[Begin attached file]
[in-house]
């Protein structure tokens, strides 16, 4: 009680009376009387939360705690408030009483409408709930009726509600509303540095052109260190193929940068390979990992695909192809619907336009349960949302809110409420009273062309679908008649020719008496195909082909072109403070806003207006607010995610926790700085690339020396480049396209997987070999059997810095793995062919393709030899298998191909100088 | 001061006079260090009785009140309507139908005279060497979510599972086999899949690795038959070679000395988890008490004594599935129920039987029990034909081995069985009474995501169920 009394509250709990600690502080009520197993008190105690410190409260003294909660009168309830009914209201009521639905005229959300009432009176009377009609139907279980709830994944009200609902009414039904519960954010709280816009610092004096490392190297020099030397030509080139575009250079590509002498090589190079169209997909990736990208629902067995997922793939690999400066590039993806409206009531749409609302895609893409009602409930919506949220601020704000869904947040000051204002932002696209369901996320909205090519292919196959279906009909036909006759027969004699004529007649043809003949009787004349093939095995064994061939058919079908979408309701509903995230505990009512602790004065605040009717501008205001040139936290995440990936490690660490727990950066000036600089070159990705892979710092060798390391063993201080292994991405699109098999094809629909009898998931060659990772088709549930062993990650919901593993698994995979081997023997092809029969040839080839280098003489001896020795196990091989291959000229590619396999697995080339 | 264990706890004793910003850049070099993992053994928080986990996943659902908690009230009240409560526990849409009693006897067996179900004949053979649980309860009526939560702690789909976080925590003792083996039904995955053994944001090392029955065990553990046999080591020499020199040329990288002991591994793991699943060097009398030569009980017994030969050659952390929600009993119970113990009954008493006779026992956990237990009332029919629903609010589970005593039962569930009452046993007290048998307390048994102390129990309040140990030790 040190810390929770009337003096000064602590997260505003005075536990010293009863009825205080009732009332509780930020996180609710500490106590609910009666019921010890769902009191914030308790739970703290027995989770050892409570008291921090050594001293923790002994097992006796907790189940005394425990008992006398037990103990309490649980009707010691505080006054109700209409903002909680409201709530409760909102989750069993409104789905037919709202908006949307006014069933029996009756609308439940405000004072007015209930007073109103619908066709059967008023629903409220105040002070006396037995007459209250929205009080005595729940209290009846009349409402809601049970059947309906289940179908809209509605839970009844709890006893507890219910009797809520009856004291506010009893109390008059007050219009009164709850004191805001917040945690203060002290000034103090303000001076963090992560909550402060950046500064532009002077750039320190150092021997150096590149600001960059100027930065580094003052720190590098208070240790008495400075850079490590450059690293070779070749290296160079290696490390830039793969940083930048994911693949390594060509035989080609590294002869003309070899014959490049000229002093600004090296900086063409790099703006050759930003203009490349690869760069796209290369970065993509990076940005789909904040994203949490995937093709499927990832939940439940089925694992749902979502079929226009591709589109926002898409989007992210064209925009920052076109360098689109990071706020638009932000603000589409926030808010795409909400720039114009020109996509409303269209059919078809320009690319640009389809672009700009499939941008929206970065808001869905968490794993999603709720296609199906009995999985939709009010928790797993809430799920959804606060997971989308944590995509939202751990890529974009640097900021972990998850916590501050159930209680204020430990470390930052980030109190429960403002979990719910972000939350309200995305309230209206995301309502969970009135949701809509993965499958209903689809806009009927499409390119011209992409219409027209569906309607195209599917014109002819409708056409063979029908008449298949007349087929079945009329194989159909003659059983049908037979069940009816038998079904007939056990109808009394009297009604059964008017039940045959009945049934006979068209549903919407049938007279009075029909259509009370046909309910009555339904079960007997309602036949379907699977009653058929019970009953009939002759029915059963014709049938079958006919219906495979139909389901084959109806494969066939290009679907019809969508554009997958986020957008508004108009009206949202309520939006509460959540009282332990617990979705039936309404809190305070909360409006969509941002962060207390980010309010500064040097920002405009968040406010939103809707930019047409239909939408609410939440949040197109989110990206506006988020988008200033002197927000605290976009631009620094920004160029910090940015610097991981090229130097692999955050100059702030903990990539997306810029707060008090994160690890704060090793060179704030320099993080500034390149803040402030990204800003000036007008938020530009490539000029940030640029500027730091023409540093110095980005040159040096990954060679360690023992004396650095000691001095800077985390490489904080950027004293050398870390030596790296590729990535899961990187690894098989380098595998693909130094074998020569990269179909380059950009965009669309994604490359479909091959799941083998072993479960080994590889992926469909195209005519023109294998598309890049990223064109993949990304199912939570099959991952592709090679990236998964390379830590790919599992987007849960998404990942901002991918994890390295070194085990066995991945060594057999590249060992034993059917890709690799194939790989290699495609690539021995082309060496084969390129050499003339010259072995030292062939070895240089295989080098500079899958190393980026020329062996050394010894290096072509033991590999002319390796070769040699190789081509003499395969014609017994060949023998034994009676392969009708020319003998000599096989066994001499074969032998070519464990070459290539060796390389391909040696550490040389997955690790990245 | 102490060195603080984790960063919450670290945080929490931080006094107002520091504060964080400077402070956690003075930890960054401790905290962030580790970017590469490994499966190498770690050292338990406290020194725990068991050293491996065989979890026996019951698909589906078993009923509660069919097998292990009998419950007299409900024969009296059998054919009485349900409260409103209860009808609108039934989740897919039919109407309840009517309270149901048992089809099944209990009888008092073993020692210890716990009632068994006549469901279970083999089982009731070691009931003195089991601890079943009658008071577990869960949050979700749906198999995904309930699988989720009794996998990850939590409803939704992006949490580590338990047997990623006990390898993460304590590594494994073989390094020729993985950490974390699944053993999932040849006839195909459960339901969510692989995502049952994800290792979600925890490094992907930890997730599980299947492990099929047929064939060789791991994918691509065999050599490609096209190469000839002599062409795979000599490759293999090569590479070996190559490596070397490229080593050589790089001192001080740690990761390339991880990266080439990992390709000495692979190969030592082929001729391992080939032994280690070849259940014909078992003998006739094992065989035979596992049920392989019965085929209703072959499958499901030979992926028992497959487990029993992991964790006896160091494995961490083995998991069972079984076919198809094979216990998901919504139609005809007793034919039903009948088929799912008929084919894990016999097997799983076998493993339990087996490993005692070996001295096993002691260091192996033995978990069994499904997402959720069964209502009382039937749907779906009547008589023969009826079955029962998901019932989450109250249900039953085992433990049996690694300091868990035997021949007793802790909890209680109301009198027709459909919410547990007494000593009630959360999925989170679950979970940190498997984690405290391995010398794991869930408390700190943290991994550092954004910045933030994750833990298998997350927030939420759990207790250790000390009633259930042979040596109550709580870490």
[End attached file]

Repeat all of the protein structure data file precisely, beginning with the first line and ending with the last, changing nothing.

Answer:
[in-house]
């Protein structure tokens, strides 16, 4: 009680009376009387939360705690408030009483409408709930009726509600509303540095052109260190193929940068390979990992695909192809619907336009349960949302809110409420009273062309679908008649020719008496195909082909072109403070806003207006607010995610926790700085690339020396480049396209997987070999059997810095793995062919393709030899298998191909100088 | 001061006079260090009785009140309507139908005279060497979510599972086999899949690795038959070679000395988890008490004594599935129920039987029990034909081995069985009474995501169920 009394509250709990600690502080009520197993008190105690410190409260003294909660009168309830009914209201009521639905005229959300009432009176009377009609139907279980709830994944009200609902009414039904519960954010709280816009610092004096490392190297020099030397030509080139575009250079590509002498090589190079169209997909990736990208629902067995997922793939690999400066590039993806409206009531749409609302895609893409009602409930919506949220601020704000869904947040000051204002932002696209369901996320909205090519292919196959279906009909036909006759027969004699004529007649043809003949009787004349093939095995064994061939058919079908979408309701509903995230505990009512602790004065605040009717501008205001040139936290995440990936490690660490727990950066000036600089070159990705892979710092060798390391063993201080292994991405699109098999094809629909009898998931060659990772088709549930062993990650919901593993698994995979081997023997092809029969040839080839280098003489001896020795196990091989291959000229590619396999697995080339 | 264990706890004793910003850049070099993992053994928080986990996943659902908690009230009240409560526990849409009693006897067996179900004949053979649980309860009526939560702690789909976080925590003792083996039904995955053994944001090392029955065990553990046999080591020499020199040329990288002991591994793991699943060097009398030569009980017994030969050659952390929600009993119970113990009954008493006779026992956990237990009332029919629903609010589970005593039962569930009452046993007290048998307390048994102390129990309040140990030790 040190810390929770009337003096000064602590997260505003005075536990010293009863009825205080009732009332509780930020996180609710500490106590609910009666019921010890769902009191914030308790739970703290027995989770050892409570008291921090050594001293923790002994097992006796907790189940005394425990008992006398037990103990309490649980009707010691505080006054109700209409903002909680409201709530409760909102989750069993409104789905037919709202908006949307006014069933029996009756609308439940405000004072007015209930007073109103619908066709059967008023629903409220105040002070006396037995007459209250929205009080005595729940209290009846009349409402809601049970059947309906289940179908809209509605839970009844709890006893507890219910009797809520009856004291506010009893109390008059007050219009009164709850004191805001917040945690203060002290000034103090303000001076963090992560909550402060950046500064532009002077750039320190150092021997150096590149600001960059100027930065580094003052720190590098208070240790008495400075850079490590450059690293070779070749290296160079290696490390830039793969940083930048994911693949390594060509035989080609590294002869003309070899014959490049000229002093600004090296900086063409790099703006050759930003203009490349690869760069796209290369970065993509990076940005789909904040994203949490995937093709499927990832939940439940089925694992749902979502079929226009591709589109926002898409989007992210064209925009920052076109360098689109990071706020638009932000603000589409926030808010795409909400720039114009020109996509409303269209059919078809320009690319640009389809672009700009499939941008929206970065808001869905968490794993999603709720296609199906009995999985939709009010928790797993809430799920959804606060997971989308944590995509939202751990890529974009640097900021972990998850916590501050159930209680204020430990470390930052980030109190429960403002979990719910972000939350309200995305309230209206995301309502969970009135949701809509993965499958209903689809806009009927499409390119011209992409219409027209569906309607195209599917014109002819409708056409063979029908008449298949007349087929079945009329194989159909003659059983049908037979069940009816038998079904007939056990109808009394009297009604059964008017039940045959009945049934006979068209549903919407049938007279009075029909259509009370046909309910009555339904079960007997309602036949379907699977009653058929019970009953009939002759029915059963014709049938079958006919219906495979139909389901084959109806494969066939290009679907019809969508554009997958986020957008508004108009009206949202309520939006509460959540009282332990617990979705039936309404809190305070909360409006969509941002962060207390980010309010500064040097920002405009968040406010939103809707930019047409239909939408609410939440949040197109989110990206506006988020988008200033002197927000605290976009631009620094920004160029910090940015610097991981090229130097692999955050100059702030903990990539997306810029707060008090994160690890704060090793060179704030320099993080500034390149803040402030990204800003000036007008938020530009490539000029940030640029500027730091023409540093110095980005040159040096990954060679360690023992004396650095000691001095800077985390490489904080950027004293050398870390030596790296590729990535899961990187690894098989380098595998693909130094074998020569990269179909380059950009965009669309994604490359479909091959799941083998072993479960080994590889992926469909195209005519023109294998598309890049990223064109993949990304199912939570099959991952592709090679990236998964390379830590790919599992987007849960998404990942901002991918994890390295070194085990066995991945060594057999590249060992034993059917890709690799194939790989290699495609690539021995082309060496084969390129050499003339010259072995030292062939070895240089295989080098500079899958190393980026020329062996050394010894290096072509033991590999002319390796070769040699190789081509003499395969014609017994060949023998034994009676392969009708020319003998000599096989066994001499074969032998070519464990070459290539060796390389391909040696550490040389997955690790990245 | 102490060195603080984790960063919450670290945080929490931080006094107002520091504060964080400077402070956690003075930890960054401790905290962030580790970017590469490994499966190498770690050292338990406290020194725990068991050293491996065989979890026996019951698909589906078993009923509660069919097998292990009998419950007299409900024969009296059998054919009485349900409260409103209860009808609108039934989740897919039919109407309840009517309270149901048992089809099944209990009888008092073993020692210890716990009632068994006549469901279970083999089982009731070691009931003195089991601890079943009658008071577990869960949050979700749906198999995904309930699988989720009794996998990850939590409803939704992006949490580590338990047997990623006990390898993460304590590594494994073989390094020729993985950490974390699944053993999932040849006839195909459960339901969510692989995502049952994800290792979600925890490094992907930890997730599980299947492990099929047929064939060789791991994918691509065999050599490609096209190469000839002599062409795979000599490759293999090569590479070996190559490596070397490229080593050589790089001192001080740690990761390339991880990266080439990992390709000495692979190969030592082929001729391992080939032994280690070849259940014909078992003998006739094992065989035979596992049920392989019965085929209703072959499958499901030979992926028992497959487990029993992991964790006896160091494995961490083995998991069972079984076919198809094979216990998901919504139609005809007793034919039903009948088929799912008929084919894990016999097997799983076998493993339990087996490993005692070996001295096993002691260091192996033995978990069994499904997402959720069964209502009382039937749907779906009547008589023969009826079955029962998901019932989450109250249900039953085992433990049996690694300091868990035997021949007793802790909890209680109301009198027709459909919410547990007494000593009630959360999925989170679950979970940190498997984690405290391995010398794991869930408390700190943290991994550092954004910045933030994750833990298998997350927030939420759990207790250790000390009633259930042979040596109550709580870490």